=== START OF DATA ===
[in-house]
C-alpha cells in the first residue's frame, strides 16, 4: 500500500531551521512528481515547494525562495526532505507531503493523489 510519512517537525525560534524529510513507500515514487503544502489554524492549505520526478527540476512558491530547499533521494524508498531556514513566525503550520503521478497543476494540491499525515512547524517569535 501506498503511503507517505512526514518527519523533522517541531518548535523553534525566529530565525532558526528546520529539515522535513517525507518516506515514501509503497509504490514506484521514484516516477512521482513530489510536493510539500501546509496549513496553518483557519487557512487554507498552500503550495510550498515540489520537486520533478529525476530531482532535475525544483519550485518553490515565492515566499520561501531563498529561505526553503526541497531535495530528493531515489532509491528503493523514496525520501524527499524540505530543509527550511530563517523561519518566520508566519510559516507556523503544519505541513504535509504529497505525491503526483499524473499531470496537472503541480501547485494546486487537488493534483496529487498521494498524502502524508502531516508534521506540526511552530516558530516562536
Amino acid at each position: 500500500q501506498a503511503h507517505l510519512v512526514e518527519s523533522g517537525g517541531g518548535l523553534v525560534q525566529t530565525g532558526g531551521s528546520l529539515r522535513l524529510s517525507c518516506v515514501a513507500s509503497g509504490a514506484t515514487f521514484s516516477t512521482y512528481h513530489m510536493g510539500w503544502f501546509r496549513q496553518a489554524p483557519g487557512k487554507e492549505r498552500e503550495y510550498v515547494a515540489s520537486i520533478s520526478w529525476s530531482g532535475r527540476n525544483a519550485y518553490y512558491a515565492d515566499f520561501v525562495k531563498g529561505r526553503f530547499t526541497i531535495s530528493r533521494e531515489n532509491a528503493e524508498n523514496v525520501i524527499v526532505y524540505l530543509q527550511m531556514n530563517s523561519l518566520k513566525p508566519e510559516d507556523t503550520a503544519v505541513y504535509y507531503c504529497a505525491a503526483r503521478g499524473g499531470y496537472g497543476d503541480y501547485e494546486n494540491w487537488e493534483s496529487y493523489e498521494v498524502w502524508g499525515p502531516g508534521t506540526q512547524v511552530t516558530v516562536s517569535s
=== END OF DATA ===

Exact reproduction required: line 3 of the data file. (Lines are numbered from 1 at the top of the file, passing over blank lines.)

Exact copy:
Amino acid at each position: 500500500q501506498a503511503h507517505l510519512v512526514e518527519s523533522g517537525g517541531g518548535l523553534v525560534q525566529t530565525g532558526g531551521s528546520l529539515r522535513l524529510s517525507c518516506v515514501a513507500s509503497g509504490a514506484t515514487f521514484s516516477t512521482y512528481h513530489m510536493g510539500w503544502f501546509r496549513q496553518a489554524p483557519g487557512k487554507e492549505r498552500e503550495y510550498v515547494a515540489s520537486i520533478s520526478w529525476s530531482g532535475r527540476n525544483a519550485y518553490y512558491a515565492d515566499f520561501v525562495k531563498g529561505r526553503f530547499t526541497i531535495s530528493r533521494e531515489n532509491a528503493e524508498n523514496v525520501i524527499v526532505y524540505l530543509q527550511m531556514n530563517s523561519l518566520k513566525p508566519e510559516d507556523t503550520a503544519v505541513y504535509y507531503c504529497a505525491a503526483r503521478g499524473g499531470y496537472g497543476d503541480y501547485e494546486n494540491w487537488e493534483s496529487y493523489e498521494v498524502w502524508g499525515p502531516g508534521t506540526q512547524v511552530t516558530v516562536s517569535s